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Age-related vision changes happen to many people as they grow older. But eye problems aren't something you should simply write off as normal. Some result from new or worsening vision disorders. As you get older, these might happen gradually. Others happen suddenly, quickly causing blindness. That is why regular eye exams with an eye doctor are so important.

You can take steps to lower your risk of age-related vision problems. If you have one, you can slow their progression.

Presbyopia

Presbyopia

Presbyopia – the inability to focus on close objects like you used to -- is one of the most common vision problems in middle age. That’s because the lens of your eye is less flexible and you may not be able to see as clearly as you used to.

If you are having a hard time reading schedule an eye exam. Your doctor may have several recommendations:

  • Reading glasses. These are available with or without a prescription. You can use them for close-up viewing like reading book or menu.
  • Bifocals. These correct close-up and distant focus issues.
  • Progressive lenses or trifocals are lenses that can help you see both near and far.
  • Contact lenses. These can help correct presbyopia without the need for reading glasses. You have several choices, including bifocal contacts.
  • Multifocal contact lenses. These allow you to see near, far, and everywhere in between.

Some doctors suggest wearing a contact for near vision in one eye and for distance vision in the other eye. Laser surgery may also be an option.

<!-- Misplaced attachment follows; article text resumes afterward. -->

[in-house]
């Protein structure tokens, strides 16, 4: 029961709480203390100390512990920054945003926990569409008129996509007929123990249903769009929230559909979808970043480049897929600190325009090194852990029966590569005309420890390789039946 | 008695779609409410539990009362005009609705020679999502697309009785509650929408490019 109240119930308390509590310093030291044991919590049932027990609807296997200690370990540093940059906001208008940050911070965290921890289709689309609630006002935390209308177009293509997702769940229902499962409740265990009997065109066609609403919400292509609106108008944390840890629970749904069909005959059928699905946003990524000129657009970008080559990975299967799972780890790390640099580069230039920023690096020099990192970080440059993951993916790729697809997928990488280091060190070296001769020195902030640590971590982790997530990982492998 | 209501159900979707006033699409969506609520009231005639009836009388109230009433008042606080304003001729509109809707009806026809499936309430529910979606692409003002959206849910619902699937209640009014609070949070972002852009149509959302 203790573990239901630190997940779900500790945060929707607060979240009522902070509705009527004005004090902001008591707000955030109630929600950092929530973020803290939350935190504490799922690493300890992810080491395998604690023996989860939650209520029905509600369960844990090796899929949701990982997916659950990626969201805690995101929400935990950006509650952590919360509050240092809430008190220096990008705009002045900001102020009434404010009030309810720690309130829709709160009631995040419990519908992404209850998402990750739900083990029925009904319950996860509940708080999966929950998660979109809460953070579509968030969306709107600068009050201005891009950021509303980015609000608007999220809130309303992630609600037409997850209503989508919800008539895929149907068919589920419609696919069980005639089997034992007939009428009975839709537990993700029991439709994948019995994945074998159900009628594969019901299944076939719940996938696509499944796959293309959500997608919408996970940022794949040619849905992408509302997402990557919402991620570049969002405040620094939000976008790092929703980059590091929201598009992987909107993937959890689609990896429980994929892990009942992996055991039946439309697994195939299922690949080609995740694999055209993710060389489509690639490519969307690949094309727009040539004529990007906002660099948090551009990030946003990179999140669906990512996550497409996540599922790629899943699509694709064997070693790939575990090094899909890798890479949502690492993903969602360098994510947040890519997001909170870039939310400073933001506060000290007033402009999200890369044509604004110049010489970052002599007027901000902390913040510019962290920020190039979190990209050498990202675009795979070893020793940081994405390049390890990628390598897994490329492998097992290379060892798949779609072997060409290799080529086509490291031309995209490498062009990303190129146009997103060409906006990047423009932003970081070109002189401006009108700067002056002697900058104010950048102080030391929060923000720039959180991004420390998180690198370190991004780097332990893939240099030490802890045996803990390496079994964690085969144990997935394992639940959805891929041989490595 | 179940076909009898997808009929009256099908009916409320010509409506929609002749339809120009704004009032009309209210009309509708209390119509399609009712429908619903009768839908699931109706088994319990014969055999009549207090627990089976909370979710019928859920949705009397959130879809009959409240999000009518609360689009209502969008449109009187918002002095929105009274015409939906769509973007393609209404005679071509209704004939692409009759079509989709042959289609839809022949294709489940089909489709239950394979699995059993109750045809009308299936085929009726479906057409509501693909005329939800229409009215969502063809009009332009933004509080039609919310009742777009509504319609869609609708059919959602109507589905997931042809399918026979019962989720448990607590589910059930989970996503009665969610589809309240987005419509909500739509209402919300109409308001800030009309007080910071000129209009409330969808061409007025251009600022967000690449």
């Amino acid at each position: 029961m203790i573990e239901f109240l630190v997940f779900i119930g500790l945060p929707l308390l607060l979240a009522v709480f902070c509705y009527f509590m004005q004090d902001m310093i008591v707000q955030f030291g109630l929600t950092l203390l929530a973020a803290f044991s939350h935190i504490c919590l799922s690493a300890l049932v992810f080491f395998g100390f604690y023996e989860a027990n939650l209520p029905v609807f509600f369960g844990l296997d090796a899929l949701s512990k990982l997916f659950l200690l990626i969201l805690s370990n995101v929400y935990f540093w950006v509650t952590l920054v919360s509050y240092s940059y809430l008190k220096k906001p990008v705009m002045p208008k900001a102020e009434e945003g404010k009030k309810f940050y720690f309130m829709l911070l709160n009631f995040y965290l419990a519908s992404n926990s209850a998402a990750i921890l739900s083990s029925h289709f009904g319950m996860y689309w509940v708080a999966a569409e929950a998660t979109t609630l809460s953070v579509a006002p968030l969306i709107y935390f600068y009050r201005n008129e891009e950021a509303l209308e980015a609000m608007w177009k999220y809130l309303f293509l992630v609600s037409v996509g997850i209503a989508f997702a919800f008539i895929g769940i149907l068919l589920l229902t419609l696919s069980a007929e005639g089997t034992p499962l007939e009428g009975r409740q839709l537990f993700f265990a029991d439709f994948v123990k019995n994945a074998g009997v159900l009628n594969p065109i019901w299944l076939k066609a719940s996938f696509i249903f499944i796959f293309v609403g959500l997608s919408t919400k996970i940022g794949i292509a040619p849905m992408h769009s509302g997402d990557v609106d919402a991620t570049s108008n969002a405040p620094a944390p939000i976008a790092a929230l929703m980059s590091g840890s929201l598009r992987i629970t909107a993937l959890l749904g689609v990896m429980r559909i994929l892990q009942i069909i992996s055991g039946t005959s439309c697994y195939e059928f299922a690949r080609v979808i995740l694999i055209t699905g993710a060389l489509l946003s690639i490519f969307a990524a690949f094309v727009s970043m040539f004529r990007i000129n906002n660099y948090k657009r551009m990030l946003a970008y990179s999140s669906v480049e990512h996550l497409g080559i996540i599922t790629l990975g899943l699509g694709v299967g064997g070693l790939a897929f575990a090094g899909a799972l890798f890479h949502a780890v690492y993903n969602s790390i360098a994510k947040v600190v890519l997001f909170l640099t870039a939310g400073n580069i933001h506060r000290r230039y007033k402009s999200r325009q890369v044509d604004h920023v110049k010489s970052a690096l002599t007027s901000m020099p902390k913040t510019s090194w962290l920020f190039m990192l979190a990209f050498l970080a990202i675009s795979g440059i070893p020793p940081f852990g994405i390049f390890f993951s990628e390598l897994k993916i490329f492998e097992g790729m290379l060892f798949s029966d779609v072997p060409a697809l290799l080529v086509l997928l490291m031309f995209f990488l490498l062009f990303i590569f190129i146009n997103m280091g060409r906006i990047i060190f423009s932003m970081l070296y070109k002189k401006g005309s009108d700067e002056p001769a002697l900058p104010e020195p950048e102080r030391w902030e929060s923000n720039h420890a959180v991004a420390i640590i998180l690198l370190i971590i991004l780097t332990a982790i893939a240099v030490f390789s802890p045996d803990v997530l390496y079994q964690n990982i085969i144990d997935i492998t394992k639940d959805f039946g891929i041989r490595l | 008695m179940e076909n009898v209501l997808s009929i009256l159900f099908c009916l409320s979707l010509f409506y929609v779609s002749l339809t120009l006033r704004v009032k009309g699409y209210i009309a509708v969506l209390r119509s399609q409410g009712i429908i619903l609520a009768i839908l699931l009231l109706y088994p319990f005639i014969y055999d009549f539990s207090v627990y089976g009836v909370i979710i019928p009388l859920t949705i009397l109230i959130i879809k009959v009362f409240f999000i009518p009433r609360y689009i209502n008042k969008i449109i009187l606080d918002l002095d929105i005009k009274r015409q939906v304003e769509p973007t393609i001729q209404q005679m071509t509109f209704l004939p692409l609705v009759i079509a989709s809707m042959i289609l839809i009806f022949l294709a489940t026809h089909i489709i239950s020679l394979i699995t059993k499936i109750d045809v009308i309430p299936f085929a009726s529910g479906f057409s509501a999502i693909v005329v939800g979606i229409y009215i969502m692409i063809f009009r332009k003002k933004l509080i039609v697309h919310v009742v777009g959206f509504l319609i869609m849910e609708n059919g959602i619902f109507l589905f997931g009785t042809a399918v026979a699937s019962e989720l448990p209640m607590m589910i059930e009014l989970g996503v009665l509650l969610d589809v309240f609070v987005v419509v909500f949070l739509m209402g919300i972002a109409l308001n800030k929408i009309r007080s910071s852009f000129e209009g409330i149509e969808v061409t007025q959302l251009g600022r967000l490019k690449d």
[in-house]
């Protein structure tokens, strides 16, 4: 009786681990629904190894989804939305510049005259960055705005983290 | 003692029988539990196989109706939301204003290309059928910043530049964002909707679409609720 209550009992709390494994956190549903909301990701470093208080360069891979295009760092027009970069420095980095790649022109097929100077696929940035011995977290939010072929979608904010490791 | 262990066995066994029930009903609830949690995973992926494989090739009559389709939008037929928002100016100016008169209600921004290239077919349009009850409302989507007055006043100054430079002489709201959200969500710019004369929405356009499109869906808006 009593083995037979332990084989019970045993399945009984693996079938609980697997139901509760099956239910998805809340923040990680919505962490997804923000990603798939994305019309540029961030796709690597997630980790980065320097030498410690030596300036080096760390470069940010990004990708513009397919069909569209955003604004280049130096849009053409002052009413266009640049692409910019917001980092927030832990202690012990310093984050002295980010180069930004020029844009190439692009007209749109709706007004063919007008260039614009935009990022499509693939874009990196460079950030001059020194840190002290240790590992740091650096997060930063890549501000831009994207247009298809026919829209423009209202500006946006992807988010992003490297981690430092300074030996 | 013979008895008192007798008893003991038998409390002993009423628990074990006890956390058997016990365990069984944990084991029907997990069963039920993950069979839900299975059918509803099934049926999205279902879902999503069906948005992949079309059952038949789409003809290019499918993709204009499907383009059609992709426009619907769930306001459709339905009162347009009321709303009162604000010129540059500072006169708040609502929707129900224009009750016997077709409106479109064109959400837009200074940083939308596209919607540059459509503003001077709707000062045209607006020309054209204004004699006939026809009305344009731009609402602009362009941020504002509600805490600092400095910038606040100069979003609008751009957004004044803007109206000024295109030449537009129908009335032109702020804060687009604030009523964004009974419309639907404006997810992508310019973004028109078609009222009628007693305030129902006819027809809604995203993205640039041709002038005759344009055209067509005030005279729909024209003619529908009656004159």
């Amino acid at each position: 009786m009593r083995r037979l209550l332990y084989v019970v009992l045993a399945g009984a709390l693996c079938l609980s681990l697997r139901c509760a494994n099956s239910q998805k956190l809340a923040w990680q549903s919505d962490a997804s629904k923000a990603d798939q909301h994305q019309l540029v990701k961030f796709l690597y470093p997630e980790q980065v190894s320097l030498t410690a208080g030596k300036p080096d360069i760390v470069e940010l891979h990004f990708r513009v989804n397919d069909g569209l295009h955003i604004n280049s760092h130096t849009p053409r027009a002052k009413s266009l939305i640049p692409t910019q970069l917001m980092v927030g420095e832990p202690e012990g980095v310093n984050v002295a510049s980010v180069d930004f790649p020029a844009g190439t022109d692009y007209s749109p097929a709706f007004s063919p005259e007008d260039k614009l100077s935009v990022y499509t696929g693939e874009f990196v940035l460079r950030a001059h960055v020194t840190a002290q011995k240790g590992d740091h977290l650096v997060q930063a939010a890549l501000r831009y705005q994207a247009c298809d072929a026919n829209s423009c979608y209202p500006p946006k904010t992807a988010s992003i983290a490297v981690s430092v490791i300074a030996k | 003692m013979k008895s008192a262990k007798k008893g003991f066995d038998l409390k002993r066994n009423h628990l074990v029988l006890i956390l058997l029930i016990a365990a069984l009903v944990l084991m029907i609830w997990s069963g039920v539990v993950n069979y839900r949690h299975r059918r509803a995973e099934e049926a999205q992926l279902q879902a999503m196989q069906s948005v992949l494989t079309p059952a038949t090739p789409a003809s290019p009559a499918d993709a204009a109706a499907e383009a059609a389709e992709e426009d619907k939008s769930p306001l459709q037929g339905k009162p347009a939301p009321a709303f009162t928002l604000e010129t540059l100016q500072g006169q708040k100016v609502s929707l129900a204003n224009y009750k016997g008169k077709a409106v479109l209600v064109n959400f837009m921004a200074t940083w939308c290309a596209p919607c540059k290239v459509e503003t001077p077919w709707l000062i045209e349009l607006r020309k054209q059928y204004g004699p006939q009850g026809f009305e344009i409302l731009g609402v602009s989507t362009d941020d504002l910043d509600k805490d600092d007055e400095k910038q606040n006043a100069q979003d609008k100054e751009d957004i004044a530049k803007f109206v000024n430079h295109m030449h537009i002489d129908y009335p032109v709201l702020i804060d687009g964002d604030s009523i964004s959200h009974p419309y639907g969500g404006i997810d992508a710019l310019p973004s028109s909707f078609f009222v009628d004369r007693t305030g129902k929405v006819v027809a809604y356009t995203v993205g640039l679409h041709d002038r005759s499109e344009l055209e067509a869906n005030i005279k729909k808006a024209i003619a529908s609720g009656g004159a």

Cataracts

Cataracts cloud your vision. Though they're not a normal part of aging, cataracts are common. Nearly 3 out of 4 people have cataracts by age 75.

Signs of a cataract often develop slowly and can include:

  • Blurry, cloudy, or dim vision -- a little like looking through a dirty windshield
  • Double vision with one eye
  • Trouble seeing at night or in dim light
  • Halos around lights
  • Sensitivity to light and glare
  • Faded or yellow colors, or trouble telling the difference between blues and greens
  • Difficulty seeing an object against a background of the same color

It's not clear what causes cataracts, though they become more likely as you age. These factors may also raise your risk:

  • Lots of exposure to sunlight
  • Smoking
  • High cholesterol or high blood pressure
  • Diabetes
  • Previous eye injury or surgery
  • Family history of cataracts

At earlier stages, simply changing your eyeglass or contacts prescription is all you need. Using brighter lights for reading or a magnifying glass may also help. 

If halos or glares are a problem, limit night driving. Glares can also happen during the day, so make sure your vision prescription is up to date, and ask if special tinting could lessen glare.

If a cataract begins to interfere with your day-to-day life, an ophthalmologist can remove the cataract with a simple surgery. This involves removing the cloudy lens and replacing it with a clear lens implant.